nep-hpe New Economics Papers
on History and Philosophy of Economics
Issue of 2023‒11‒20
seven papers chosen by
Erik Thomson, University of Manitoba

  1. The birth of (a robust) Arbitrage Theory in de Finetti's early contributions By Marco Maggis
  2. Boisguilbert's use of political arithmetic to denounce the illusions and the disorder of the reign of Louis XIV. By Jean Daniel BOYER
  3. “Compensate the Losers?” Economic Policy and Partisan Realignment in the US By Ilyana Kuziemko; Nicolas Longuet Marx; Suresh Naidu
  4. Can Economists Predict Recessions? By Jeremy Majerovitz
  5. The Economics of Attention By George Loewenstein; Zachary Wojtowicz
  6. Is Arrow's Dictator a Drinker? By Jeffrey Uhlmann
  7. Industrial Policy and the Great Divergence By Réka Juhász; Claudia Steinwender

  1. By: Marco Maggis
    Abstract: \textit{Il significato soggettivo della probabilit\`a} (1931) by B. de Finetti \cite{deF} is unanimously considered the rise of `subjectivism', a notion which strongly influenced both Probability and Decision Theory. What is less acknowledge is that \cite{deF} posed the foundations of modern arbitrage theory. In this paper we aim at examining how de Finetti's contribution should be considered as the precursor of Asset Pricing Theory and we show how his findings relate to recent developments in Robust Finance.
    Date: 2023–10
  2. By: Jean Daniel BOYER
    Abstract: In this article we show that Boisguilbert could be considered a forerunner of the employment of quantitative analysis in economics. To ground our analysis, we examine Boisguilbert’s possible links with British political arithmetic and set out the influence this may have had on his thought and on his estimations of the wealth of the kingdom of France and the income of the king. Reconstructing the data Boisguilbert uses, we also show that his analysis of public revenues and good price is grounded on the distinction he makes between current and constant prices. On this basis, echoing Gramont’s analysis (1620), Boisguilbert seeks to reveal the monetary illusion to which he perceived his contemporaries as having fallen victim. Against popular opinion, Boisguilbert estimates that while the current revenues of Louis XIV have increased, his real revenues have in fact decreased. This proves that the French tax system is highly imperfect. According to his estimations, the real price of grain is also disproportionate: far from being too high, it is in fact half what it should be. We thus see Boisguilbert using quantitative analysis to identify the causes of the ruin of the kingdom of France, to dissipate the illusions of his contemporaries, and to propose ways of restoring the good order.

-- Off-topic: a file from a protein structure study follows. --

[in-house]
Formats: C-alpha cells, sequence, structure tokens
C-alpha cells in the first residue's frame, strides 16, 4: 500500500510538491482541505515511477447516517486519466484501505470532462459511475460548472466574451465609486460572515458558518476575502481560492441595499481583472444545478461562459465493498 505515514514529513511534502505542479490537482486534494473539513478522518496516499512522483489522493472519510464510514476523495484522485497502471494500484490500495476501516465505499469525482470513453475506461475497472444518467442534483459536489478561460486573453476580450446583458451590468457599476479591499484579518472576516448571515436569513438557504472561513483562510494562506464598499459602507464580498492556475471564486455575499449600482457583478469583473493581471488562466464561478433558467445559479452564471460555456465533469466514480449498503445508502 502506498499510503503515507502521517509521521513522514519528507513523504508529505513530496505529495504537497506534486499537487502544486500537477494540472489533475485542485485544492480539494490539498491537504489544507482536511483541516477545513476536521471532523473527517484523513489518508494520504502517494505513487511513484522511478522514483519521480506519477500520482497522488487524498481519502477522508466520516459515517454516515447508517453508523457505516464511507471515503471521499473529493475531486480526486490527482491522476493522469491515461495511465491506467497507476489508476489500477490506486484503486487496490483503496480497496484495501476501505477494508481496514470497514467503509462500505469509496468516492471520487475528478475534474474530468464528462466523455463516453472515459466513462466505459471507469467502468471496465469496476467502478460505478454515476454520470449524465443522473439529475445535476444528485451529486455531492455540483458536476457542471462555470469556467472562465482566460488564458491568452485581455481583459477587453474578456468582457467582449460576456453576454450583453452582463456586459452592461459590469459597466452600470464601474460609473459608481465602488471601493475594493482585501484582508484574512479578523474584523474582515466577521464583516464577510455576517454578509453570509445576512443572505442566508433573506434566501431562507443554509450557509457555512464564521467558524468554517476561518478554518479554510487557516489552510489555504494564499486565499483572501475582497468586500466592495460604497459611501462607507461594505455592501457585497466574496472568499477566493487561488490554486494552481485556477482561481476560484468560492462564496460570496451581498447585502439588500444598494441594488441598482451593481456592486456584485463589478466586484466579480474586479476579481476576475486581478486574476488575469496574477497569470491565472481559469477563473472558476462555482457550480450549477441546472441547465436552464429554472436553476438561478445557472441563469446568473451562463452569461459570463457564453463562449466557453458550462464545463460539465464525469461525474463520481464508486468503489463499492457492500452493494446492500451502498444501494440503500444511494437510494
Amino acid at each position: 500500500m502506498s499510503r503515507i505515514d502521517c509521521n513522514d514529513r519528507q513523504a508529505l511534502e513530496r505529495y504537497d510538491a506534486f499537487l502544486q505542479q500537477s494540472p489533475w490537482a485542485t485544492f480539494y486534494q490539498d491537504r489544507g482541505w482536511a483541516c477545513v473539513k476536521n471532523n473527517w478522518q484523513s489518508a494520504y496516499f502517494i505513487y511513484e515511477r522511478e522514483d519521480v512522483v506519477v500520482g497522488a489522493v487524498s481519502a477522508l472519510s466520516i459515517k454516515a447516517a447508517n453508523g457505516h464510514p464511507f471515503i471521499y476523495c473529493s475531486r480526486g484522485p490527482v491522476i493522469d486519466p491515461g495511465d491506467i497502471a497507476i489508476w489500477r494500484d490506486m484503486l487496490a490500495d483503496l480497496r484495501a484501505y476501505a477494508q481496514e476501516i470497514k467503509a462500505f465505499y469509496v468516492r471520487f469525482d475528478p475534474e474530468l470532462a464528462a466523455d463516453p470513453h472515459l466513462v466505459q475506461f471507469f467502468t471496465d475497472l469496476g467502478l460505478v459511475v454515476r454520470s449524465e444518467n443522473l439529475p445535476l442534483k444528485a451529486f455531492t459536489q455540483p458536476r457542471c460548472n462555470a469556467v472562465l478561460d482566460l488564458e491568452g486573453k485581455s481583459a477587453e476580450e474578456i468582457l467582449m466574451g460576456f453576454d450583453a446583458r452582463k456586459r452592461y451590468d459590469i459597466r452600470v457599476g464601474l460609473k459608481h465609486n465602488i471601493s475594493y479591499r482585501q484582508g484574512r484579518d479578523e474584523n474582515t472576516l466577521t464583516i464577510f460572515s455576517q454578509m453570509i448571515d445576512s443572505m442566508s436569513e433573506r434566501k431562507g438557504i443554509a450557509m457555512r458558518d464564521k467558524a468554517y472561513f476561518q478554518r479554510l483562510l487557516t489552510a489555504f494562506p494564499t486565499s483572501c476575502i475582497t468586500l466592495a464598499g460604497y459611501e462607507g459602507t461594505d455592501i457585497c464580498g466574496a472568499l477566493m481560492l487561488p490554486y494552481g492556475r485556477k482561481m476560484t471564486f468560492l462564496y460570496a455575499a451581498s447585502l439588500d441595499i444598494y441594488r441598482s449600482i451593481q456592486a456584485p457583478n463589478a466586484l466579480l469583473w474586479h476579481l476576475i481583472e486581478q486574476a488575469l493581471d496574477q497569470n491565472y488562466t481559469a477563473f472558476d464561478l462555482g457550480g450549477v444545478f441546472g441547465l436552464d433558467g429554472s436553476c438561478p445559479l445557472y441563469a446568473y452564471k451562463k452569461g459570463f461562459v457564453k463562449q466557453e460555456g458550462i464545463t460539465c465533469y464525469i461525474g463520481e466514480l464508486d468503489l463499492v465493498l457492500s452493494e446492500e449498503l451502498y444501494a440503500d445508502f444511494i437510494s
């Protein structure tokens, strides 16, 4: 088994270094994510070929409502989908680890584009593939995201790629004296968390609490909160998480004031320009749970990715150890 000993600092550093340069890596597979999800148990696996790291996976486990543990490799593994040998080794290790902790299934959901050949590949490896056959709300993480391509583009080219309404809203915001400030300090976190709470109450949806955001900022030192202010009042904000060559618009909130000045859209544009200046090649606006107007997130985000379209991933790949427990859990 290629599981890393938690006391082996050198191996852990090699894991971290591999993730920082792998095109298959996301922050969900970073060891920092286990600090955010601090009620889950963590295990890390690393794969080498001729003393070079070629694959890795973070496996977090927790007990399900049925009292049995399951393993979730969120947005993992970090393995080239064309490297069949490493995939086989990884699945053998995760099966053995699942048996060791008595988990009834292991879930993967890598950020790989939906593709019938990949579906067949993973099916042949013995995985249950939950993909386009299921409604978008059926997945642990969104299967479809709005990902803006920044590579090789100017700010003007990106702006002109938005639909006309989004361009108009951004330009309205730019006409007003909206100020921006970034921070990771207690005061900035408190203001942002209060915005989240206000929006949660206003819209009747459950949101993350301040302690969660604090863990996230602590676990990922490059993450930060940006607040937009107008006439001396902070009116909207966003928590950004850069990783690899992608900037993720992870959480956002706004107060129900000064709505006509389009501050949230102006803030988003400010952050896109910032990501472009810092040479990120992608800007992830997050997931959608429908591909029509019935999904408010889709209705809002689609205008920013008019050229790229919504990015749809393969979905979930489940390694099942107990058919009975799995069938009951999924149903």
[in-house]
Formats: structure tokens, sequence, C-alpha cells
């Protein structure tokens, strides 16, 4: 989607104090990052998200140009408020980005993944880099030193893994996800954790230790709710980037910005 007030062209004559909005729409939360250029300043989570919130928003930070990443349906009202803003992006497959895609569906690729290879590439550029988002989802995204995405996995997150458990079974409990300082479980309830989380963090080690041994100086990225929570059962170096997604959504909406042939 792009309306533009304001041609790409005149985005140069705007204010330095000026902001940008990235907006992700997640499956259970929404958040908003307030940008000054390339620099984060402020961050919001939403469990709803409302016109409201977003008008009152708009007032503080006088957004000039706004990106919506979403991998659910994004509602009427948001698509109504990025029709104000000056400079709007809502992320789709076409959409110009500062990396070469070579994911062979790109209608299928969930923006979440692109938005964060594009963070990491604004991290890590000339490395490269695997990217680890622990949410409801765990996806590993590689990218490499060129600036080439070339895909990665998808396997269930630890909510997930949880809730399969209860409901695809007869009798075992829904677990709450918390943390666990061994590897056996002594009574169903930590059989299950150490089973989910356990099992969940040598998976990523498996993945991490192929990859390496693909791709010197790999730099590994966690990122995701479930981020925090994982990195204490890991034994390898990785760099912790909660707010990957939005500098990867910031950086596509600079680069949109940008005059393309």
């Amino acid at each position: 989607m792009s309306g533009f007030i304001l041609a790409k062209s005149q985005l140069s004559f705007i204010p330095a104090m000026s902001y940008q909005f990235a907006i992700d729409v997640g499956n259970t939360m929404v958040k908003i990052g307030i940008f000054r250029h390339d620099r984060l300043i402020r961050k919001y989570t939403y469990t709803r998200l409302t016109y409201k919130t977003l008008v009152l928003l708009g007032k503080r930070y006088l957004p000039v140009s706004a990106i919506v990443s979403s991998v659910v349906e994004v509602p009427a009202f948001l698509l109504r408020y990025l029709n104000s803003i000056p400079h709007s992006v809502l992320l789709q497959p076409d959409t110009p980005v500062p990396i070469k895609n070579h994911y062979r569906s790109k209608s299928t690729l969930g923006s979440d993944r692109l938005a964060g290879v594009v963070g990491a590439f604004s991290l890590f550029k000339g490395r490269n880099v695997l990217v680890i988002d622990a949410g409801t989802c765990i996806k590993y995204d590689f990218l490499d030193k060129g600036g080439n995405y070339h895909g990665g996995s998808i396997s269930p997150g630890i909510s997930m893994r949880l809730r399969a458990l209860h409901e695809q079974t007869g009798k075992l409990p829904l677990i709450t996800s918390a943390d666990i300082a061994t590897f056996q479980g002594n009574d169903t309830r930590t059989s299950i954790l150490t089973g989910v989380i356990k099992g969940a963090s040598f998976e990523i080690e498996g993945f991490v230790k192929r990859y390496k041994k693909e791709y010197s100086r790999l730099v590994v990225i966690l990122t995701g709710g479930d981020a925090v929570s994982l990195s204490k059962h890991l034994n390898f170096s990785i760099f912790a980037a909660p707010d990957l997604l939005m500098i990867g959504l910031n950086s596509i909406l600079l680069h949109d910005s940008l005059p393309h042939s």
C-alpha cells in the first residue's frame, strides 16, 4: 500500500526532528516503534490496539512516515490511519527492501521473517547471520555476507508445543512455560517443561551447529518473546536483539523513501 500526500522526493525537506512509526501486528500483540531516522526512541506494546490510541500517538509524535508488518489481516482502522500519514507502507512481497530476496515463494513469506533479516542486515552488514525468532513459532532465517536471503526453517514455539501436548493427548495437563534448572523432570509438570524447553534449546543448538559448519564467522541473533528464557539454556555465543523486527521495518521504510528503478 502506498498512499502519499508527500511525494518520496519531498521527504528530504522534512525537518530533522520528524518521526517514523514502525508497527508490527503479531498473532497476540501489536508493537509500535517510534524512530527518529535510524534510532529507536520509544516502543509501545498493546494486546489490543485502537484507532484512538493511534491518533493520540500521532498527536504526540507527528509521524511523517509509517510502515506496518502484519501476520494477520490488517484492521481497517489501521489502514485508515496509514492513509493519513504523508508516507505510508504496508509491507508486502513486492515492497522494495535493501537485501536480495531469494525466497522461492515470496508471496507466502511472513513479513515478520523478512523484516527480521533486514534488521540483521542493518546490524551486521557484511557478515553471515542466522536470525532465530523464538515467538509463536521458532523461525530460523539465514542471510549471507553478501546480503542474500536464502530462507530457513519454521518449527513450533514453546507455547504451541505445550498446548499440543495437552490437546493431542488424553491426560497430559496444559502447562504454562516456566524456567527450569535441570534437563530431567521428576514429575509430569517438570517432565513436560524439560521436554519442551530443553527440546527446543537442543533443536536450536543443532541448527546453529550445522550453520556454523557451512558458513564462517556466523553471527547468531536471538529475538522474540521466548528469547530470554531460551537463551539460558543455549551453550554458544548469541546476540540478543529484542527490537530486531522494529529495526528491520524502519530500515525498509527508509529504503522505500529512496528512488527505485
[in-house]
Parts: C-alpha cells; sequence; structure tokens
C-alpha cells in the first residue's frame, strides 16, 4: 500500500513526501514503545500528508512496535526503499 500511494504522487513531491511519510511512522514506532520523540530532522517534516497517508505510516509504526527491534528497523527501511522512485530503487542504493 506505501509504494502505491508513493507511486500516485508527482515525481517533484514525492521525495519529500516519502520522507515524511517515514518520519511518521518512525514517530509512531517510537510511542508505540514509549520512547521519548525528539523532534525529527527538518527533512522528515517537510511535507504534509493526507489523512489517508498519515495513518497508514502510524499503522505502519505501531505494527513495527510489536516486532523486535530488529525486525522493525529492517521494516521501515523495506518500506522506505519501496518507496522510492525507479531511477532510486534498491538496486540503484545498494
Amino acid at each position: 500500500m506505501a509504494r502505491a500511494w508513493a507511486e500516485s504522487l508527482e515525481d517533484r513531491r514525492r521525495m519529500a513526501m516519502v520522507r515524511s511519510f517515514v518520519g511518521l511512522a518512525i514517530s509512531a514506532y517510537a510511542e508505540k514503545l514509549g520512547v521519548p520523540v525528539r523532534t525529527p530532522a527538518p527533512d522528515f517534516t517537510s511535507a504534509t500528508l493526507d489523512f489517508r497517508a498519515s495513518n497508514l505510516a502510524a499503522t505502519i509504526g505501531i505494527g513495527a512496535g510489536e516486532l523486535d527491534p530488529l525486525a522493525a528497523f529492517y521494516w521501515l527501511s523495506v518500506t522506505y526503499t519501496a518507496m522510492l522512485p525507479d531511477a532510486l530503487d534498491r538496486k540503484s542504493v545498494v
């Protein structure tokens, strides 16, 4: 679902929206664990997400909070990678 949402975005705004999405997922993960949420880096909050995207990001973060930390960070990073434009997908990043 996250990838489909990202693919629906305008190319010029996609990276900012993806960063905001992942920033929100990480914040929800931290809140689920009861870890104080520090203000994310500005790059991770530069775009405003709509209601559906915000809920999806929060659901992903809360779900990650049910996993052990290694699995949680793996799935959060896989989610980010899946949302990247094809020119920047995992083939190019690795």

Keywords: Boisguilbert, crisis, Gramont, monetary illusion, order, proportion, Petty, political arithmetic, quantitative analysis, wealth.
    JEL: B11 E02 E21 E31
    Date: 2023
  3. By: Ilyana Kuziemko; Nicolas Longuet Marx; Suresh Naidu